Mt. Mulanje, Chambe West Face, First One-Day Ascent, Previously Unreported. We arrived at Mt. Mulanje in August, 1998, with one goal in mind: to climb the largest rock face in Africa in a single day. Alard Hüfner and I had been climbing and establishing new routes on the granite domes of Mozambique for the last month, and we felt that our granite climbing skills were as good as they could get. At 3 a.m., we left Likabula Forest Station with our guide and headed out on the dark potholed road to the base of the face. From where we left our car, it was a 45-minute walk to the start of the climb. The whole face is divided into two sections (600m and 1100m) by a large, 250-meter-wide band. Our aim was to reach the band by 9 a.m., collect some water in a nearby stream and complete the crux pitches by early afternoon.
After the first 200 meters of easy climbing, we were forced to rope up and lead. The climbing, however, did not exceed 5.7, so we decided to simulclimb. After negotiating two more difficult and unprotected sections (up to 5.10b) and unintentionally getting off route, we found ourselves on the large, wildly vegetated band at 9:15 a.m. At 9:45 a.m., after fighting our way through the bush, we reached the start of the prominent dike that dissects the main wall and forms the feature we were to follow. After spending an hour descending a dry streambed in the quest for water and, finally, finding a small puddle, we returned to the route somewhat behind schedule. The following ten pitches off the ledge are the crux: mostly 5.9 and 5.10 climbing, with an unpleasant aid section on two quarter-inch, rusty bolts, now hidden under a blanket of lichen, placed by the first ascensionist, Frank Eastwood, in the early 1970s.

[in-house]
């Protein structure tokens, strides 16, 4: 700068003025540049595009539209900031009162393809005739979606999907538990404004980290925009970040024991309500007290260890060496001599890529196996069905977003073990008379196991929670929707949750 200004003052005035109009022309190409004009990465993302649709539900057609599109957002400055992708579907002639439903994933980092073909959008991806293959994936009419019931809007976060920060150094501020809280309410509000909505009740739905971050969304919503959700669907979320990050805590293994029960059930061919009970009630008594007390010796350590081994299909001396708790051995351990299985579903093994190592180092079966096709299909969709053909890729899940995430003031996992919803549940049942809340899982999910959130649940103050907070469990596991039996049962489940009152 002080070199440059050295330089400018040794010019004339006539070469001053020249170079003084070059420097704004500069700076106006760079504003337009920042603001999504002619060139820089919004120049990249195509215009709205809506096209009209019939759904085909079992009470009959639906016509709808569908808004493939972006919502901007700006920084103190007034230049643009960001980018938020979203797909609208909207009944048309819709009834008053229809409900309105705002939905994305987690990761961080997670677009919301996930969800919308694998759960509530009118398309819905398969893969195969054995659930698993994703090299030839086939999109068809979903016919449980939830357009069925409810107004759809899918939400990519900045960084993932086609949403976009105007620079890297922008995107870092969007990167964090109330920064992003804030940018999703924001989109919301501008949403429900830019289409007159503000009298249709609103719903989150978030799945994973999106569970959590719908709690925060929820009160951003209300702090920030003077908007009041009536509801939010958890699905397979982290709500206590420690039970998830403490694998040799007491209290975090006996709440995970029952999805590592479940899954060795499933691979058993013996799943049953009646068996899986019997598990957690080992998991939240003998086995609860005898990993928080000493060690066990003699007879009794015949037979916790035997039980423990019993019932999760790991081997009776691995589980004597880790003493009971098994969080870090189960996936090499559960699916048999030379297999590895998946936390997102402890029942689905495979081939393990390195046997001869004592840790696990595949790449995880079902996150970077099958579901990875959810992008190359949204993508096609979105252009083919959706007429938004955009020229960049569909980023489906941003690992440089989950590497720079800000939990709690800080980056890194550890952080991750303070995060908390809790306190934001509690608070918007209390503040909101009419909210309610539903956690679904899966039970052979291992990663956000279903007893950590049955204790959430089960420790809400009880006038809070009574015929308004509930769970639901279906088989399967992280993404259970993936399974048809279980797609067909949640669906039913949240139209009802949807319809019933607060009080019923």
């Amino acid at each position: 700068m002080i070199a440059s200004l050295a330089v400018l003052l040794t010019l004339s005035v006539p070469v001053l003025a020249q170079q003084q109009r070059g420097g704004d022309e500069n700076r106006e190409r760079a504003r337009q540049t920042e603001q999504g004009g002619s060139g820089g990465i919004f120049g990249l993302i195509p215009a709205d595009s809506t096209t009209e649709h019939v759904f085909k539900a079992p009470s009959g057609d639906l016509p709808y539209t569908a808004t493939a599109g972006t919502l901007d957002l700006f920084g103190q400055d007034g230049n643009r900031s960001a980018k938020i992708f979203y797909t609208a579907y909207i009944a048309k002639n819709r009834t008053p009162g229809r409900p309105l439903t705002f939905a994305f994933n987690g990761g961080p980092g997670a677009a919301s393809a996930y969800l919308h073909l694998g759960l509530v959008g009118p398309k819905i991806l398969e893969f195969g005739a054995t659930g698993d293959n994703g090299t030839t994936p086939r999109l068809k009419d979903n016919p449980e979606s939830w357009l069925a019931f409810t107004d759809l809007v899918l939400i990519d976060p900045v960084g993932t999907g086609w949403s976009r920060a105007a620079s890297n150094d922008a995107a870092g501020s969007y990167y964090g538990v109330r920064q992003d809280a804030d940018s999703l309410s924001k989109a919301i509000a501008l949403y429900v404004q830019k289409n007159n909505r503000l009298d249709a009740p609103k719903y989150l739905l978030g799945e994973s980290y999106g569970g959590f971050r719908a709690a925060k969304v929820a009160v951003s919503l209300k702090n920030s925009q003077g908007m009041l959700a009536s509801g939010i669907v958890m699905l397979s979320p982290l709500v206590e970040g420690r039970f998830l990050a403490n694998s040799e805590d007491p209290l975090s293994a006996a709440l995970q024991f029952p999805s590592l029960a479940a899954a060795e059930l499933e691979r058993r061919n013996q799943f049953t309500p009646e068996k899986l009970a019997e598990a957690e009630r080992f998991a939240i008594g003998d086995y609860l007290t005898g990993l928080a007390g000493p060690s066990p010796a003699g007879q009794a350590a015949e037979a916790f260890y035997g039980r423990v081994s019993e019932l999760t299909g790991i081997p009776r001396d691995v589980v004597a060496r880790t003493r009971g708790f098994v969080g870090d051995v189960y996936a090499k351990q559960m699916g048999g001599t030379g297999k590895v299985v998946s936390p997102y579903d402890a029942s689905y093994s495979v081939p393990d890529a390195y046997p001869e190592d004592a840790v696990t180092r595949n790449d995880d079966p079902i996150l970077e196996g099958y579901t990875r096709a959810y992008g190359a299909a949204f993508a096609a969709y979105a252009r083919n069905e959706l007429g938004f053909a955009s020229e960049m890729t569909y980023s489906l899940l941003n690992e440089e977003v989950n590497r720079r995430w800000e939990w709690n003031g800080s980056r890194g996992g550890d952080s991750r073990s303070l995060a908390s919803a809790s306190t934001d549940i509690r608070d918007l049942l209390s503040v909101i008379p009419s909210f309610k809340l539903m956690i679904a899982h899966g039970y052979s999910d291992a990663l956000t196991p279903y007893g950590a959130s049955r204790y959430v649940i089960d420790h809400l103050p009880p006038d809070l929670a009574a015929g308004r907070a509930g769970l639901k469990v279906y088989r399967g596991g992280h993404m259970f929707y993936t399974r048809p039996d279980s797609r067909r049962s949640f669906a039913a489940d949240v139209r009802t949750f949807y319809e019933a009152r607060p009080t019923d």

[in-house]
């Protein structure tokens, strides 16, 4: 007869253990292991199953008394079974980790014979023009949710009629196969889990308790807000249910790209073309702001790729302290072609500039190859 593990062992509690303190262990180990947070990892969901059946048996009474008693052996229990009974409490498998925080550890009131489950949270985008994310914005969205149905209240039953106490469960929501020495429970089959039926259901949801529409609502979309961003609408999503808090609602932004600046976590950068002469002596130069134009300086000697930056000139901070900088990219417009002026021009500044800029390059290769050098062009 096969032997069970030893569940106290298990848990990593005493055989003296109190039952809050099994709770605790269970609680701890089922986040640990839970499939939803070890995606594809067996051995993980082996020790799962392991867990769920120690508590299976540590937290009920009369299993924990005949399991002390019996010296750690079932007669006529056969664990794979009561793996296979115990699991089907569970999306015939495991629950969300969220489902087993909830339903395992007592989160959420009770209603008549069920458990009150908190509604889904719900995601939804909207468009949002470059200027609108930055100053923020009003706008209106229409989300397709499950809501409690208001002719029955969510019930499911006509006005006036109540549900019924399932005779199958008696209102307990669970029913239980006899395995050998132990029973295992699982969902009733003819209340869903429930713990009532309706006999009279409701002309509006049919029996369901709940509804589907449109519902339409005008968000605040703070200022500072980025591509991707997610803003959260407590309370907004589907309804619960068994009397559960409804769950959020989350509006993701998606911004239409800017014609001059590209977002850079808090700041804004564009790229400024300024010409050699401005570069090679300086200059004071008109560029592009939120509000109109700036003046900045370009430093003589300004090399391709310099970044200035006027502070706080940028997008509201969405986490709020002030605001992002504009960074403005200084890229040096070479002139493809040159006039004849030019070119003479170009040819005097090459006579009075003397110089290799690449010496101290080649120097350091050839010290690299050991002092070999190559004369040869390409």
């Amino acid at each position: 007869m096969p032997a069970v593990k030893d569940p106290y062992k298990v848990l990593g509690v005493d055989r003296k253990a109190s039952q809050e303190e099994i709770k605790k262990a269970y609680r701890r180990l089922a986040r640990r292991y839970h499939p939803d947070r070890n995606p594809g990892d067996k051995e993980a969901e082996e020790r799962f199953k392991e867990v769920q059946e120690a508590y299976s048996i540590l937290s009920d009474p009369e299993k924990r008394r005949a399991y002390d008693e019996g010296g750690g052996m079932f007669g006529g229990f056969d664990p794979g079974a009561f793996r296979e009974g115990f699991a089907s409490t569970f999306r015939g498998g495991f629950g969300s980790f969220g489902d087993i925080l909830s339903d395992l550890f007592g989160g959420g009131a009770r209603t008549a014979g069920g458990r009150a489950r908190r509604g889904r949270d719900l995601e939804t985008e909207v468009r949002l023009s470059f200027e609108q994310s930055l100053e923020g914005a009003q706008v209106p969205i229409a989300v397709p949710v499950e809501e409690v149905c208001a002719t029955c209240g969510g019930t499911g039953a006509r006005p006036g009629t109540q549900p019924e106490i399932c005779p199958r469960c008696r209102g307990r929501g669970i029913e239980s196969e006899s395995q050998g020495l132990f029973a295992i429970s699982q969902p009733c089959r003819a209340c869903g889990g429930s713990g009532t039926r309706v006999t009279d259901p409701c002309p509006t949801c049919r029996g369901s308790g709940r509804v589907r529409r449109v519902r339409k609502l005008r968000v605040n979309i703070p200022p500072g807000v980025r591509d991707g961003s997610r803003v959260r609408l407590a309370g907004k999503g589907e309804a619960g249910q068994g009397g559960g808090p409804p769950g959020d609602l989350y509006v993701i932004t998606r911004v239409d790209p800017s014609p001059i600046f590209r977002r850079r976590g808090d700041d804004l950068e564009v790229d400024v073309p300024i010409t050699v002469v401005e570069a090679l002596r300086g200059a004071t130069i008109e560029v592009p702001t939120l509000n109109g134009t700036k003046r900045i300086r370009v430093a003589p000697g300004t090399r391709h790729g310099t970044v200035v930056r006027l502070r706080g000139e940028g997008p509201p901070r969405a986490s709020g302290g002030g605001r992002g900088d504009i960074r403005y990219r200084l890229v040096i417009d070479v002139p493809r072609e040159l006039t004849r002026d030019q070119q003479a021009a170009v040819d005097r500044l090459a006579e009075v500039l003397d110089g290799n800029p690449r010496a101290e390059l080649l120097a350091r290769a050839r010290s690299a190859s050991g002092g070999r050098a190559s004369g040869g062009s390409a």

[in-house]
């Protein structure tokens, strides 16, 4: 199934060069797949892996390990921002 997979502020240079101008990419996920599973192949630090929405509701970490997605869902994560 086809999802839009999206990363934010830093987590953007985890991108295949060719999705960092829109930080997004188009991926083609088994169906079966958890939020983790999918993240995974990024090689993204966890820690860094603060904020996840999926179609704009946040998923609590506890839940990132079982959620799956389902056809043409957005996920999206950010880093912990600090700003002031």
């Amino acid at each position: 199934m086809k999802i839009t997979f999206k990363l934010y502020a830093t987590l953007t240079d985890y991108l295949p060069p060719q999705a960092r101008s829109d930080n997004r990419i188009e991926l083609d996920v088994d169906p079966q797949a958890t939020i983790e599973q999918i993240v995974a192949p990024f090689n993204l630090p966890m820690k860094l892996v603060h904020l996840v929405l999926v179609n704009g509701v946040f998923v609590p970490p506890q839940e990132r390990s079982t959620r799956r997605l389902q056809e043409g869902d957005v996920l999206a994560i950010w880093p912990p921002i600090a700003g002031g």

Above, the climbing eases, and we moved back into simul-mode, swapping leads when the leader tired or ran out of gear. The climb mostly follows chimneys and wide cracks at 5.6 and 5.7, but on occasion you step out onto the breathtakingly exposed faces on good holds and knobs. We reached the summit just as the sun set into the hazy horizon. Exhausted, yet utterly pleased with ourselves, we followed the cairns down to the warmth of Chambe Hut, a mere two hours away.
Mark Seuring, Mountain Club of South Africa